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Oliver’s jersey retired


During the reign of Mark Blevins as head coach of the Bearden High School boys’ basketball team, jersey No. 32 has been the number of greatness.

For the second time in less than two years, a former Bulldog once wearing No. 32 in Blevins’ program has had his number retired.

Joining former Bearden star Jared Karnes from the mid-1990s is superstar point guard Alex Oliver, who received the ultimate honor at BHS Monday night.


Oliver, a Class AAA All-state first-team honoree in 2002 who led BHS to the state tournament semifinals, had his No. 32 jersey retired during a ceremony between the Bearden girls’ and boys’ games against Jefferson County.

“That’s why he’s got his number retired, plus he’s just such a pleasure to coach, such a great leader and a very nice kid,” Blevins said. “The thing about Alex is that he just made everybody perfect because of his penetration.”

Speaking to the crowd that included Oliver’s parents, Jessie and Charles Oliver Sr., older brother Charles Jr. along with aunt and uncle, Dianne Peterson and Wiley Peck, Blevins labeled Oliver “the most special point guard ever in Bearden High School history” and “the best student of the game that I’ve ever coached.”

Blevins then recalled how Oliver dominated supposedly superior points guards at Elizabethton and Nashville Maplewood high schools who received major media attention. Oliver’s Maplewood success helped Bearden claim its first-ever state tournament win in 2002.

“Alex, boy he could take a challenge,” Blevins said about Oliver’s competitive nature kicking in before games.

When shown a news article raving about the talents of the Elizabethton point guard prior to their showdown, “Alex was kind of in-between Clint Eastwood and Shaft … he moaned a little bit,” Blevins told the crowd.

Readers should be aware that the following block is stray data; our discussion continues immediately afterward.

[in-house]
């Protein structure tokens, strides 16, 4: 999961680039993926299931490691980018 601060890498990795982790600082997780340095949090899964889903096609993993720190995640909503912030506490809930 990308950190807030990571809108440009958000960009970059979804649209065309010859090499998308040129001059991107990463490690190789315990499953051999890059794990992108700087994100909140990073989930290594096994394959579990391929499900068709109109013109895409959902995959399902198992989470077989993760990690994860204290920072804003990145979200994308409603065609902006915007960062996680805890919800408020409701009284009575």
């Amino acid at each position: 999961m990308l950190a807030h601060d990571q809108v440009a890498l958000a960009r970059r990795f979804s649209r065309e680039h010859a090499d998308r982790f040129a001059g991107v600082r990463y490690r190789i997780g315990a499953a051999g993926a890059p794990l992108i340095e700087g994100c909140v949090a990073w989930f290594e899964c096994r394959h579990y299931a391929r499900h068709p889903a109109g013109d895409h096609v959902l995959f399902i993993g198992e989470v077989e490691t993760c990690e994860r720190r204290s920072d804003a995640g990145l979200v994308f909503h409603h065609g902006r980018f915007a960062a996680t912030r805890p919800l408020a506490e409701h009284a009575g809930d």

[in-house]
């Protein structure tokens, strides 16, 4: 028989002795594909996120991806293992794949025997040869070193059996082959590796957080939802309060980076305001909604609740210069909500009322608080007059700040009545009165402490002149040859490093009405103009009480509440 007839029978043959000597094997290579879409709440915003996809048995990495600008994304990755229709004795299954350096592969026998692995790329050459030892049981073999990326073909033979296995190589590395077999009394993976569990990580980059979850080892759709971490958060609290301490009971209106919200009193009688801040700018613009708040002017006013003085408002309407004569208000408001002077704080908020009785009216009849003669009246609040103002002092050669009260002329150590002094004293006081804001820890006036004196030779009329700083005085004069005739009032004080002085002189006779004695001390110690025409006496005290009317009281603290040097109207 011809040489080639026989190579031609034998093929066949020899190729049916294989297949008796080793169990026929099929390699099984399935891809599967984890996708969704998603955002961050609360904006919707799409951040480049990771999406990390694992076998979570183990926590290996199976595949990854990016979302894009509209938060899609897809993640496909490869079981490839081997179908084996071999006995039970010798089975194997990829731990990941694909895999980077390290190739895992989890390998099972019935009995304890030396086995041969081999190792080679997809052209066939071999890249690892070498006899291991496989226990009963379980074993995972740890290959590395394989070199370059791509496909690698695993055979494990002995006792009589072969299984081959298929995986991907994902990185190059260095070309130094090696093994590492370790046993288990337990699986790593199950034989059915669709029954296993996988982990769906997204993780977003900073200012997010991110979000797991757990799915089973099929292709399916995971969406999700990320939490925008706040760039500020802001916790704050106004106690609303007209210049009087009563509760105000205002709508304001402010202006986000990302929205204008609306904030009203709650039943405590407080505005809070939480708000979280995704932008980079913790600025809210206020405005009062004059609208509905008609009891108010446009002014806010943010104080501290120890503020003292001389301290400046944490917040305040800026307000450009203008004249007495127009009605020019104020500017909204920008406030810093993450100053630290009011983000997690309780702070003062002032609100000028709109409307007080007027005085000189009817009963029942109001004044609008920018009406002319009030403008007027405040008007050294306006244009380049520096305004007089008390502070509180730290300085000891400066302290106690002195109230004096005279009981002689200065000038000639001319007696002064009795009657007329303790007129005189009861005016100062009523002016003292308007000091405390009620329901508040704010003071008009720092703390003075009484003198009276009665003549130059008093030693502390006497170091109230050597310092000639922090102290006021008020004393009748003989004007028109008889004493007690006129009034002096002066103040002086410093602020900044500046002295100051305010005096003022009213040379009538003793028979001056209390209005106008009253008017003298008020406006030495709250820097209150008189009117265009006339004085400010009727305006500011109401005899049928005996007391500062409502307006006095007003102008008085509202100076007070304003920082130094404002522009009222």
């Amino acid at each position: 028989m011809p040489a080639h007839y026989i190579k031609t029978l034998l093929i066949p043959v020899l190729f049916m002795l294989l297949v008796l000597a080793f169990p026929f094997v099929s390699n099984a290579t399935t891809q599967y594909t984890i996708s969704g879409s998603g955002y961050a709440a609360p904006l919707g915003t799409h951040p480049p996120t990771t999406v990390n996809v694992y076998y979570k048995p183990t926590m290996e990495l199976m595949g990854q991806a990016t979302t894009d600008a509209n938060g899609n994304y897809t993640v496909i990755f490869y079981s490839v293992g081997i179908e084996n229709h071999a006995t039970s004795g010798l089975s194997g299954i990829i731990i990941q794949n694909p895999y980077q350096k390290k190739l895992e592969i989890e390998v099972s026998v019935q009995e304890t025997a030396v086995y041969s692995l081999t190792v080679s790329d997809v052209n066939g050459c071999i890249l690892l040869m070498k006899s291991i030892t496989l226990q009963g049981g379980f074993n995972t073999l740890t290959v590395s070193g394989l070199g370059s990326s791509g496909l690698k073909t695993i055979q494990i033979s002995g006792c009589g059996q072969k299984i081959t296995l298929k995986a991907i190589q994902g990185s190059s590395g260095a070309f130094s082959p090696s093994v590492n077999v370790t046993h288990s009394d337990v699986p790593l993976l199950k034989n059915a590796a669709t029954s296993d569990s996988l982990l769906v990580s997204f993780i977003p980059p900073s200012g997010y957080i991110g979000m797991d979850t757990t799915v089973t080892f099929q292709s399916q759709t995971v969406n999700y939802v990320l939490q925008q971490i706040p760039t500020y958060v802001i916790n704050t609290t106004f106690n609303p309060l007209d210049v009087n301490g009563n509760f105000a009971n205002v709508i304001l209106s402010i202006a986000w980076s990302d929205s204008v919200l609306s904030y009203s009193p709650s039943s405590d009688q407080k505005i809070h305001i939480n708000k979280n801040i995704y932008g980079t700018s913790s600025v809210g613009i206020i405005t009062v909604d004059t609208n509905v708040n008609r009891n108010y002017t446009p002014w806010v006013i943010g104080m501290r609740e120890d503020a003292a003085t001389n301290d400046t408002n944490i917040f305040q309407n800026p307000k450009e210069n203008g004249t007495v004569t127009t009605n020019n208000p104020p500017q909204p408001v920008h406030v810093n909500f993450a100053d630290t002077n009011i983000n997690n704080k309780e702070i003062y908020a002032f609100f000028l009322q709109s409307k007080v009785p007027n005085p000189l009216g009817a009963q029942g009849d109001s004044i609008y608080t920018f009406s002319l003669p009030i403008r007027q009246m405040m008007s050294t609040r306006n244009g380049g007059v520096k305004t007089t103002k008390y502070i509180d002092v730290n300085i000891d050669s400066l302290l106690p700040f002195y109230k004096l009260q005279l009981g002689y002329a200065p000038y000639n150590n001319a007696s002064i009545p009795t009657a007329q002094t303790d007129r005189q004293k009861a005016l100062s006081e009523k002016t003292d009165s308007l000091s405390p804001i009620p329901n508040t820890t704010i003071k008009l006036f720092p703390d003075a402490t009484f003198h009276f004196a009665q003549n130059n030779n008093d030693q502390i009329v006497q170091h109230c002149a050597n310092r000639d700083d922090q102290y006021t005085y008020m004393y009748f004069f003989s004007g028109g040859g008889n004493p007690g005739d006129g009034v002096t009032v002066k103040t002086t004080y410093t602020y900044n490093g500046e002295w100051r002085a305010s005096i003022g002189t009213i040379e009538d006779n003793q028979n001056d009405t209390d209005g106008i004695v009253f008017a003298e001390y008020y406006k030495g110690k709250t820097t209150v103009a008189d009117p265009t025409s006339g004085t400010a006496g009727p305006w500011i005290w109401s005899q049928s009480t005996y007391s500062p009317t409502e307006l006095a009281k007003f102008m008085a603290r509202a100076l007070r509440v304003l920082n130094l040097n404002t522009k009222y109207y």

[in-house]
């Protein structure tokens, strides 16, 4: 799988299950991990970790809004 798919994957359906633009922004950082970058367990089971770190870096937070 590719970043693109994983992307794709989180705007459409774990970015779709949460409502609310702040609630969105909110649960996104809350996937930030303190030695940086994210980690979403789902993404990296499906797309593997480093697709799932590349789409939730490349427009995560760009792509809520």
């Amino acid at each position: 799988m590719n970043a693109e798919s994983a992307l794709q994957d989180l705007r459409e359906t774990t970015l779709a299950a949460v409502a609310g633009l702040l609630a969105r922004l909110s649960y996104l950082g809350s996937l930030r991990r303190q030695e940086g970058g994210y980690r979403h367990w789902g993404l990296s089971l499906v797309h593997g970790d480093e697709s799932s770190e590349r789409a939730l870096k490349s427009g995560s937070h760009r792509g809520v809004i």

A sophomore starting point guard at Alabama State University in Montgomery (6-6 record in the SWAC conference), Oliver finished third all-time in assists at Bearden (349) and was 12th all-time in scoring (1,041 points) before graduating in 2002.

As for adjusting to the Division I college game, “It’s a faster pace, more running,” said Oliver, who added that he’s averaging “about eight points, two assist and two or three rebounds” per game at ASU.

When asked about personal goals at Alabama State, Oliver gave an answer Blevins would surely appreciate.

“There’s no goal, just continue winning,” Oliver said. “I’m not one to worry about how many points I score, just as long we win. I just like to win, you don’t have fun unless you win.”

ACADEMICS TOO

Oliver, 20, is much more than just a talented basketball player at Alabama State.

“This is the type guy Alex is, he was not going to miss class today (Monday), he’s driving all the way from Alabama to get his number retired, watch the games and drive all the way back to Alabama because he doesn’t want to miss class (Tuesday morning),” Blevins said. “That tells you a little bit about Alex Oliver.”

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